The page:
Obama is our man — the man Americans chose. Most Americans identified with him. His age, his education, his brilliance, his bi-racial genes, his outstanding gifts of leadership, his young family, his professing religious faith without specific denomination or congregational identity — all make him preferred in our American minds.
Honesty and trustworthy citizens are traditionally thought to be found among the most fervent church-goers. However such people are appearing as less trust-worthy, less rational, too emotional, too narrow and too judgmental. The last presidential election (Nov. 5, 2012) made a clear and profound statement. The exceptional and extraordinary religiosity of the losing candidate was too much for the average American. Decency, integrity and intelligence unencumbered by a firm religious faith are in vogue in America. Romney’s generous commitment to God was found scary, even a bit weird for many. His spiritual fervor placed him apart from the average American. The vast majority of U.S. citizens could not begin to identify with someone who has given and continues to give so much time and money to the service of God; with someone whose life is so “squeaky clean.” Romney is far from average. He is different than most. Further, being older and not quite “plugged in” was the perception of Romney by many in the 50-and-younger crowd.
The winner of the election comes off with a much more favorable image. Obama demonstrates being moderate, flexible and reasonable, reflecting more the middle of the road for the American people. He stands unshackled by rigorous convictions. Although Obama’s track record on the economy has not been illustrious, the mystery and hard-nosed agenda to lower the national debt presented by the opposing party was too frightening for many.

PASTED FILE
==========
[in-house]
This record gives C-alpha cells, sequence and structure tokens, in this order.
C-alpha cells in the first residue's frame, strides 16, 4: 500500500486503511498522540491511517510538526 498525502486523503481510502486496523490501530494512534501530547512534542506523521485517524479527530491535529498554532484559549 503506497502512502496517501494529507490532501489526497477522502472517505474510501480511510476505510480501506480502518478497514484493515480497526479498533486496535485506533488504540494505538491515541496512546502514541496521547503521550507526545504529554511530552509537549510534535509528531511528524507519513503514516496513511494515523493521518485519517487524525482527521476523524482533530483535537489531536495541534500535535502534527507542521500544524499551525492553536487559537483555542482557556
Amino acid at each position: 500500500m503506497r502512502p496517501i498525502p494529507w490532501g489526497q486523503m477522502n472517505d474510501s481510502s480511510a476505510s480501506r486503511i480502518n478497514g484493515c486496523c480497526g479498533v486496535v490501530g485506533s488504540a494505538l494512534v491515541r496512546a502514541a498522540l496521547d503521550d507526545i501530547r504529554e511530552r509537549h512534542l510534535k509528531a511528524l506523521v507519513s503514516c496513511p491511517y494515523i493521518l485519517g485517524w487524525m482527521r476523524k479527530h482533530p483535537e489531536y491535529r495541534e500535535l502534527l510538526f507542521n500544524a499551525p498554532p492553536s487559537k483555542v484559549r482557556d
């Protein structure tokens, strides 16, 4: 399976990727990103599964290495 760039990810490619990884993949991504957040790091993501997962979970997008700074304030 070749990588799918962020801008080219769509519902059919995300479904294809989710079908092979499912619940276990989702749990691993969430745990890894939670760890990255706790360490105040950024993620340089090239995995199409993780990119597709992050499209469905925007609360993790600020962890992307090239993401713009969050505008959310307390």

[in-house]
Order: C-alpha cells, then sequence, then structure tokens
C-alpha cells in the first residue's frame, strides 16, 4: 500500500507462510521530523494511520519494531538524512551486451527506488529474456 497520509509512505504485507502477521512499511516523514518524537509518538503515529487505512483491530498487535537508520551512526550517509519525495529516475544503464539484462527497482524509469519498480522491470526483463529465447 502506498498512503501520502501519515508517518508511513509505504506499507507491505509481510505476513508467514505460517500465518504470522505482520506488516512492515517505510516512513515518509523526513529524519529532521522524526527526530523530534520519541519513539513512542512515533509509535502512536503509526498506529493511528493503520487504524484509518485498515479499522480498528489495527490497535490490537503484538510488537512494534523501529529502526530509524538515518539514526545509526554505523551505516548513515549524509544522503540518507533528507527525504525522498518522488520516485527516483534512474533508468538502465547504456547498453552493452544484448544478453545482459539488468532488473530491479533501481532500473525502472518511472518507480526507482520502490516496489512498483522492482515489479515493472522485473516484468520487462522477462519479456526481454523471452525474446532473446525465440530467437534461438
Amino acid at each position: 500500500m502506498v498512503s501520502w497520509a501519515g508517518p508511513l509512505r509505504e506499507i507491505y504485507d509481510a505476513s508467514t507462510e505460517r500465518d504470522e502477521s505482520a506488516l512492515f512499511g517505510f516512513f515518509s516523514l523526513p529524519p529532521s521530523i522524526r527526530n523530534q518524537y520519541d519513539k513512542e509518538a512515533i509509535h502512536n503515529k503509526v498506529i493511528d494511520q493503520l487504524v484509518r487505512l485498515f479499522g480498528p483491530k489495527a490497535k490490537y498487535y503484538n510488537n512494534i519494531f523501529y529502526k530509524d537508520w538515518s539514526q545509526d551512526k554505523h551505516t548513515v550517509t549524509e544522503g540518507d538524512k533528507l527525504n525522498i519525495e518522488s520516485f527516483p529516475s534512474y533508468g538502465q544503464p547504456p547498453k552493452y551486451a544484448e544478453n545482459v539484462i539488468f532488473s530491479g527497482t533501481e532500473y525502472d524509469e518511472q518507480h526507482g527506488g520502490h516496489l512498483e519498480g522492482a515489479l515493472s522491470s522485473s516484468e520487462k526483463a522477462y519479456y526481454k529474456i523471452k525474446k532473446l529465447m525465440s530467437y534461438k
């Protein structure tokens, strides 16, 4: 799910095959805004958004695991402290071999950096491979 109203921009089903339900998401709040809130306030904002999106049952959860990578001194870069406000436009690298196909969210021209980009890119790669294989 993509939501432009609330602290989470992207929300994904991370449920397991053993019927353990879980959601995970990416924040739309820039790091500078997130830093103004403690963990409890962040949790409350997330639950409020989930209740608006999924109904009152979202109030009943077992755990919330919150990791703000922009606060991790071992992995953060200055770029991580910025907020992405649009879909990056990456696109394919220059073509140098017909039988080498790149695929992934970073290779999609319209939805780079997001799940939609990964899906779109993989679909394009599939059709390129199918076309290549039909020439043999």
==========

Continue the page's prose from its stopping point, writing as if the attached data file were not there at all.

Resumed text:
Does this fear of most American voters indicate that we tend to be a bit selfish; concerned about our money but not our country’s lack of money? Maybe we are guilty of living in a fantasy — enjoying this country’s greatness without seriously rescuing it from grave economic peril. Does godliness appear more and more eccentric and foreign to us?
At any rate, the last election stands in testimony of us Americans coming together as a more secular and post-religious nation. Our secret ballots reveal our secrets.
The Rev. John Burkhart Ph.D, is a retired Episcopal priest and professor of psychology
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